DC Comics Sues Chilean Bakery “Superpan” Over Copyright Infringement

After nearly three years of litigation with entertainment giant DC Comics, a small neighborhood bakery in Chile has retained the right to use the brand “Superpan”.

41-year-old Gonzalo Montenegro has been selling bread in his native Quinta Normal, a commune in the Santiago province, for over three decades. As a youth, he would promote his products by wearing a green “Peter Pan” t-shirt, and one with the iconic symbol of the “Man of Steel”. It was the second one that really stuck with people, and before long, they started calling him “Superpan”, a play on words combining “Superman” and “pan”, the Spanish word for ‘bread’. Over the last 28 years, Montenegro used ‘Superpan’ as a brand to sell his bakery products, but some three years ago, he learned that he was being sued by DC Comics, the owners of Superman.

Montenegro told Chilean reporters that his legal troubles began at the height of the pandemic, when he started allowing people in need of money to sell his products under the Superpan brand. He assumes some of them started promoting them online, and that drew the attention of DC Comics, a global corporation and one of the largest and oldest American comic book companies.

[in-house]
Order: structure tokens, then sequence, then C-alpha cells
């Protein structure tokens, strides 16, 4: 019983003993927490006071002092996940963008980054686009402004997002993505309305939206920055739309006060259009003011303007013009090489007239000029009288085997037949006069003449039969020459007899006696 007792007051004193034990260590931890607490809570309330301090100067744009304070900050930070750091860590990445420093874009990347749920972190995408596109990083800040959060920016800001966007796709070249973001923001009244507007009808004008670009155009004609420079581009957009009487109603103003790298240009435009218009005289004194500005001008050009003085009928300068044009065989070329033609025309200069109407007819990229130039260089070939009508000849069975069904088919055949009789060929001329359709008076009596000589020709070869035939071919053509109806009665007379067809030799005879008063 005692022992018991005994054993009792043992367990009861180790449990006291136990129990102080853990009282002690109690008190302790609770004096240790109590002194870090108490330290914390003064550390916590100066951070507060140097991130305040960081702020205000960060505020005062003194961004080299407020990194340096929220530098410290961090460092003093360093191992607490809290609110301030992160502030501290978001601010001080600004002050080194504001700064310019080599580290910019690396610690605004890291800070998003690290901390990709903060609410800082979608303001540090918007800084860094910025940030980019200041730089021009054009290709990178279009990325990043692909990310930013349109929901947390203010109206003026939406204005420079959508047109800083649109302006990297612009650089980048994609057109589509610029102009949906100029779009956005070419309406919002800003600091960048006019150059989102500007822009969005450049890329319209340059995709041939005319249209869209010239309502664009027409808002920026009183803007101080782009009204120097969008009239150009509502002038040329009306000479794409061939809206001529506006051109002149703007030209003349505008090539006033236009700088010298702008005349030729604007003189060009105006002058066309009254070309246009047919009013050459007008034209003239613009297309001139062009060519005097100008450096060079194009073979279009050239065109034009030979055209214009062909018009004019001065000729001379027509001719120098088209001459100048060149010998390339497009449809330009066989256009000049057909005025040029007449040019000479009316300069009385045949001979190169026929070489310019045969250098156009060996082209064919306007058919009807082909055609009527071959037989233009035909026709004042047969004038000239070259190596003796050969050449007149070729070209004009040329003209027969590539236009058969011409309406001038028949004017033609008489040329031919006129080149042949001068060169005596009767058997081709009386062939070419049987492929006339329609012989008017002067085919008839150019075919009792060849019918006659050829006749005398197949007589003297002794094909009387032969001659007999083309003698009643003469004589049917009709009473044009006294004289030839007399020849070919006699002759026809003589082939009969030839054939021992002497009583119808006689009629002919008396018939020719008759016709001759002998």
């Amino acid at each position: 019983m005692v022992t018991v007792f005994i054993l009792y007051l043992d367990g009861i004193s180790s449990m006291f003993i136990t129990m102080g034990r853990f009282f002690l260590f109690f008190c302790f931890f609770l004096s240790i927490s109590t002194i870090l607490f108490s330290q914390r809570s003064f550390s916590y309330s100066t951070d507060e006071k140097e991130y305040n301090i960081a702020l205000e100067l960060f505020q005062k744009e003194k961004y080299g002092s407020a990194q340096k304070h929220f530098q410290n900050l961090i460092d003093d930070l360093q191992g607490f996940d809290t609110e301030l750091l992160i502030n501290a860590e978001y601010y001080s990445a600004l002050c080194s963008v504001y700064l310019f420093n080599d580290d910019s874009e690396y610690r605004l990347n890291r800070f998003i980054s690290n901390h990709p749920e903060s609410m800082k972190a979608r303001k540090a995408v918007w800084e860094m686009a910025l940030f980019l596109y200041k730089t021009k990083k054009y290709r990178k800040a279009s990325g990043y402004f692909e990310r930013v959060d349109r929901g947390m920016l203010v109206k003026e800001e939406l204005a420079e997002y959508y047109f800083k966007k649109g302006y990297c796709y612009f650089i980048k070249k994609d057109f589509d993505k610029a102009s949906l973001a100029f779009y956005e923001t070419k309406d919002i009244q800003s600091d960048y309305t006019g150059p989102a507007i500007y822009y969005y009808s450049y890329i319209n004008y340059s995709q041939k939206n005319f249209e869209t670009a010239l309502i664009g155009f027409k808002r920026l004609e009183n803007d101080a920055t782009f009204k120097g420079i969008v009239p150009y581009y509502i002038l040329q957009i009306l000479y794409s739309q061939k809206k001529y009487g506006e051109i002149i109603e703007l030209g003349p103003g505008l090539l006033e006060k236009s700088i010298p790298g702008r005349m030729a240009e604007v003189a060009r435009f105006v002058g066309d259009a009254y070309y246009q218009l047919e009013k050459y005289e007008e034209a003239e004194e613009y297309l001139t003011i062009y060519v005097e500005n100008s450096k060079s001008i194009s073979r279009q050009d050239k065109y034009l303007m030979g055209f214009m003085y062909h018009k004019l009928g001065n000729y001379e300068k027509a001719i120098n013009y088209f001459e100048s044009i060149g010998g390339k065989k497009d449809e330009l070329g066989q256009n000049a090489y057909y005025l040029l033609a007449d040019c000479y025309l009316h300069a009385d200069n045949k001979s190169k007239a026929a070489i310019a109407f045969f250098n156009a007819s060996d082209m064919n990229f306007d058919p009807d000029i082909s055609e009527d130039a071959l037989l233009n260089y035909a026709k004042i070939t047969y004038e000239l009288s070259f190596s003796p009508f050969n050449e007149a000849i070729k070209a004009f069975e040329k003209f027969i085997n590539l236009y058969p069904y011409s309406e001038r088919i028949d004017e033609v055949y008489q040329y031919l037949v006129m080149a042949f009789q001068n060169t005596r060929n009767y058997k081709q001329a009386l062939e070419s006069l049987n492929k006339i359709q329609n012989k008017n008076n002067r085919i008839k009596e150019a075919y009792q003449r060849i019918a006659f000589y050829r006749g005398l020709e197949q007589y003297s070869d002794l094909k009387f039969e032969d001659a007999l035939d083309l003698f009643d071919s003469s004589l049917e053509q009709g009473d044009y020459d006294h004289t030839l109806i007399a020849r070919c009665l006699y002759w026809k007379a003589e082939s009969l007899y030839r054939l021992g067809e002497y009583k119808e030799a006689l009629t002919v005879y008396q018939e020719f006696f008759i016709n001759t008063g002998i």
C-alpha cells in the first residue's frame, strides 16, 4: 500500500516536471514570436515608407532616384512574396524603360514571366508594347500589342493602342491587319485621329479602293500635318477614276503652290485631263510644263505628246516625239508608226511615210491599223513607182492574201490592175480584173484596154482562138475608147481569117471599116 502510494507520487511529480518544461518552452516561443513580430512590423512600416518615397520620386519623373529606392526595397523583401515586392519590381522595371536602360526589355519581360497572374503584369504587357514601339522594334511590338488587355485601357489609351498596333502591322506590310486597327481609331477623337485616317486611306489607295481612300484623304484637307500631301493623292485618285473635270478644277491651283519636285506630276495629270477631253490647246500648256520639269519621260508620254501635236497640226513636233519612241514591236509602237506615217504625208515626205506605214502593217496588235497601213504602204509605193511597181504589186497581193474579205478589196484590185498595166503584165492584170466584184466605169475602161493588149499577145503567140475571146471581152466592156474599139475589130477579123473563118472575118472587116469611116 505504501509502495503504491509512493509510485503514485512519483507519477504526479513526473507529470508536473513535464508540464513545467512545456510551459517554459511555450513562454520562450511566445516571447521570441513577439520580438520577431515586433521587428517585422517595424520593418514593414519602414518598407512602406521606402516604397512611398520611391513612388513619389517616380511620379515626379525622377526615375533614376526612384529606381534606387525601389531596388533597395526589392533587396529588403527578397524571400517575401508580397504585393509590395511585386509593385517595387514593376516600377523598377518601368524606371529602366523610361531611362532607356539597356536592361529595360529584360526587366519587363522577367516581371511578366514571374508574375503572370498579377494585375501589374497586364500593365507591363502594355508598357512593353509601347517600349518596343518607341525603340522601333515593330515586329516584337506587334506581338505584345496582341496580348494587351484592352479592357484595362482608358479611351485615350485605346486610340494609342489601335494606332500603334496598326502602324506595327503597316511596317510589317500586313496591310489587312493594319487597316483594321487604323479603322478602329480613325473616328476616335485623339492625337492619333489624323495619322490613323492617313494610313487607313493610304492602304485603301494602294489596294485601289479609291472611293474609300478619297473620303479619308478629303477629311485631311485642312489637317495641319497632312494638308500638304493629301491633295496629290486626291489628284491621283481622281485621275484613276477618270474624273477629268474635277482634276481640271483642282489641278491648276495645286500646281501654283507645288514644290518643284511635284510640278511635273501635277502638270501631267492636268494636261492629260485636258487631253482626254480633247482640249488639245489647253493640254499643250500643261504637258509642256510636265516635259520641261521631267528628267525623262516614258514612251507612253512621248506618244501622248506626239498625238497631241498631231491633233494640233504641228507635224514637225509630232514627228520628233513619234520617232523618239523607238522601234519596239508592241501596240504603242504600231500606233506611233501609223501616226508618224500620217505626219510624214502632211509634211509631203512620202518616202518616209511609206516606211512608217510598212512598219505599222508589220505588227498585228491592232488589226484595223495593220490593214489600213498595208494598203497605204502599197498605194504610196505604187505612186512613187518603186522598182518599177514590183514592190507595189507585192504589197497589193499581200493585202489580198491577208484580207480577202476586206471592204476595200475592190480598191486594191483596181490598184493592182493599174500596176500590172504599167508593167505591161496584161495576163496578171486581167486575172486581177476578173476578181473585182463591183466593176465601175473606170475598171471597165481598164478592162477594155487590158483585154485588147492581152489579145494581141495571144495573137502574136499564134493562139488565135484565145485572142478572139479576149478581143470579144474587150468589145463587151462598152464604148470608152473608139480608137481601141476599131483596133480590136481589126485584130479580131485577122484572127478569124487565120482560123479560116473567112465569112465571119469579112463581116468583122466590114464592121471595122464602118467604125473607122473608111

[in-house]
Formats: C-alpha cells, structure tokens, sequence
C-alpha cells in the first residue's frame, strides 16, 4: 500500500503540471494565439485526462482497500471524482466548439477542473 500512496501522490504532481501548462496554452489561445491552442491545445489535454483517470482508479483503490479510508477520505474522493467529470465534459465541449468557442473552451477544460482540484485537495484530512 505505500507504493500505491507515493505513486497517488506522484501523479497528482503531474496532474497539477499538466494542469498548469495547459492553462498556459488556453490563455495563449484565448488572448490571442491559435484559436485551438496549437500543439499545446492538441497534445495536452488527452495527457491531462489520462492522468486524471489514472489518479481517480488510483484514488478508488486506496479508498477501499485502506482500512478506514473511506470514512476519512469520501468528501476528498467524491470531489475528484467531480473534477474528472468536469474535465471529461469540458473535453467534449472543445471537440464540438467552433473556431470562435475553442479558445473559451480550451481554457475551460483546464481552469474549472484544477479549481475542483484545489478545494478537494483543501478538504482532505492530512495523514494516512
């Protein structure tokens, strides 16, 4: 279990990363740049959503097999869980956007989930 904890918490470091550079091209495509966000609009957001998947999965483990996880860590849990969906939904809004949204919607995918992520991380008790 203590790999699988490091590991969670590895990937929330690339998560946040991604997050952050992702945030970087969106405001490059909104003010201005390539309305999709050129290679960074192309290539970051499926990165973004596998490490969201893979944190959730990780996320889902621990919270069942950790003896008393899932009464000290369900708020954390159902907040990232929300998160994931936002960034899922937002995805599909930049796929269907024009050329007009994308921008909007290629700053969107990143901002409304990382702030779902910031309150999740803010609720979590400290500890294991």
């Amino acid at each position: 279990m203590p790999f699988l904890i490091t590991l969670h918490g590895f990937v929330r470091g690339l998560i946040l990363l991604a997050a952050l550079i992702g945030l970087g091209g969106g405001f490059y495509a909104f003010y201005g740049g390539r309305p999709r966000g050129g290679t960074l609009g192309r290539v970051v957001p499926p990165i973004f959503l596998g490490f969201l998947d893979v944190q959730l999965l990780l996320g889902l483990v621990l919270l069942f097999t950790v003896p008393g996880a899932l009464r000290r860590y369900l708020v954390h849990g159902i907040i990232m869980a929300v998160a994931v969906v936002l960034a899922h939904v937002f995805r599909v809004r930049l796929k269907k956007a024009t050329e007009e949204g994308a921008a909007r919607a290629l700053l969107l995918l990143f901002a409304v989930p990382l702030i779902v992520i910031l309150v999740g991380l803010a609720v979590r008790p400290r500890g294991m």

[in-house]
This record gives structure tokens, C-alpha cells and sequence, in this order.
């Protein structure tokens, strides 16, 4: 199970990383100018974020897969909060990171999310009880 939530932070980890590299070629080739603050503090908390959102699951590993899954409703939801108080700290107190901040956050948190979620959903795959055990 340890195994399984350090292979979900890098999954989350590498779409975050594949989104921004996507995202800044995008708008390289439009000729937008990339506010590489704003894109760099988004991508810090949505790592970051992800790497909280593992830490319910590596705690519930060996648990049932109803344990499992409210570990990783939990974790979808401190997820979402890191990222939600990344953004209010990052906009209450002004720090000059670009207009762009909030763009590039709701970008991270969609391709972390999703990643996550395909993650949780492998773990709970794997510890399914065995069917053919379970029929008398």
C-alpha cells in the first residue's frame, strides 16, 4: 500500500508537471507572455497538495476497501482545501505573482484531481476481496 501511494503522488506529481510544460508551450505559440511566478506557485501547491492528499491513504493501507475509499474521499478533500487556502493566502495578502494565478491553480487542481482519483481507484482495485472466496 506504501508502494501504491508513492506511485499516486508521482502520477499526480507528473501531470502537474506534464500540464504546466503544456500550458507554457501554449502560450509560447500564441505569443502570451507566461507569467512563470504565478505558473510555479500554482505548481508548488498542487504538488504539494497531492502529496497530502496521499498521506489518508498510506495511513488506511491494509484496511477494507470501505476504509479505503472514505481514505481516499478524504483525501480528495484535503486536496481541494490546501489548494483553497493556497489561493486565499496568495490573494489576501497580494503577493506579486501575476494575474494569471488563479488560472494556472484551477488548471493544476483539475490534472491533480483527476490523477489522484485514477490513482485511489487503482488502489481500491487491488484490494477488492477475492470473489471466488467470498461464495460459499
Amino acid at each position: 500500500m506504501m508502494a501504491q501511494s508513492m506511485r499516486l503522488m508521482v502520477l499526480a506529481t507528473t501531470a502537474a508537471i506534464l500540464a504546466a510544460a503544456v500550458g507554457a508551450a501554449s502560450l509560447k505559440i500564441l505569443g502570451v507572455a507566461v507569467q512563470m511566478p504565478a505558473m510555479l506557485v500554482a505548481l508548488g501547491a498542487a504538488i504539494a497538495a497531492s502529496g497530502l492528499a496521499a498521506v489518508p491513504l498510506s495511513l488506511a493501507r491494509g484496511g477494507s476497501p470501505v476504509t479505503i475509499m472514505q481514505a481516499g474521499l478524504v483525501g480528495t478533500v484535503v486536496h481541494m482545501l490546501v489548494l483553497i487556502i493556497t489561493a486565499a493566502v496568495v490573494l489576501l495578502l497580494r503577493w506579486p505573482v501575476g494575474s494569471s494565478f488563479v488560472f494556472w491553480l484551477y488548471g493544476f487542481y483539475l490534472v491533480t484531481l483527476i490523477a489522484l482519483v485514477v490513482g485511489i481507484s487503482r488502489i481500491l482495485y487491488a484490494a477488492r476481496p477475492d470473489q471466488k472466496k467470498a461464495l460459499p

The Chilean baker believes that DC assumed that he operated a large chain of bakeries, not a small family-owned neighborhood bakery, otherwise it wouldn’t have made much sense to go after him. But they did, and Montenegro found himself challenged in court over the use of the name Superpan, which DC claimed was “practically the same” as Superman. The lawyers of the corporation argued that allowing Superpan to operate would create confusion and harm the Superman brand.

To make matters worse, Chilean corporation Agrosuper also joined the lawsuit, accusing Superpan of infringing on its own brands, like “superpollo”, “supercerdo”, and others.

Now, after almost three years, Chile’s National Institute of Industrial Property (INAPI) rendered a verdict in this case, declaring that Superpan was not infringing on any intellectual property and was free to use the name going forward.

“Our place is social, the bread that is left over we give away; DC believed that he was suing a corporation, a brand, but they found me, a humble guy who was going to be stripped of everything because of the nickname he adopted, out of admiration for Superman, when he was a child,” Montenegro said.

After the legal victory, Superpan was finally able to return to serving its community 100 percent, and even though DC still has the option of an appeal, the bakery’s legal representation believes that it is very unlikely that they will pursue it.


Ever since the ruling was made public, Chilean media has been publishing stories with titles like “Superpan beats Superman”.

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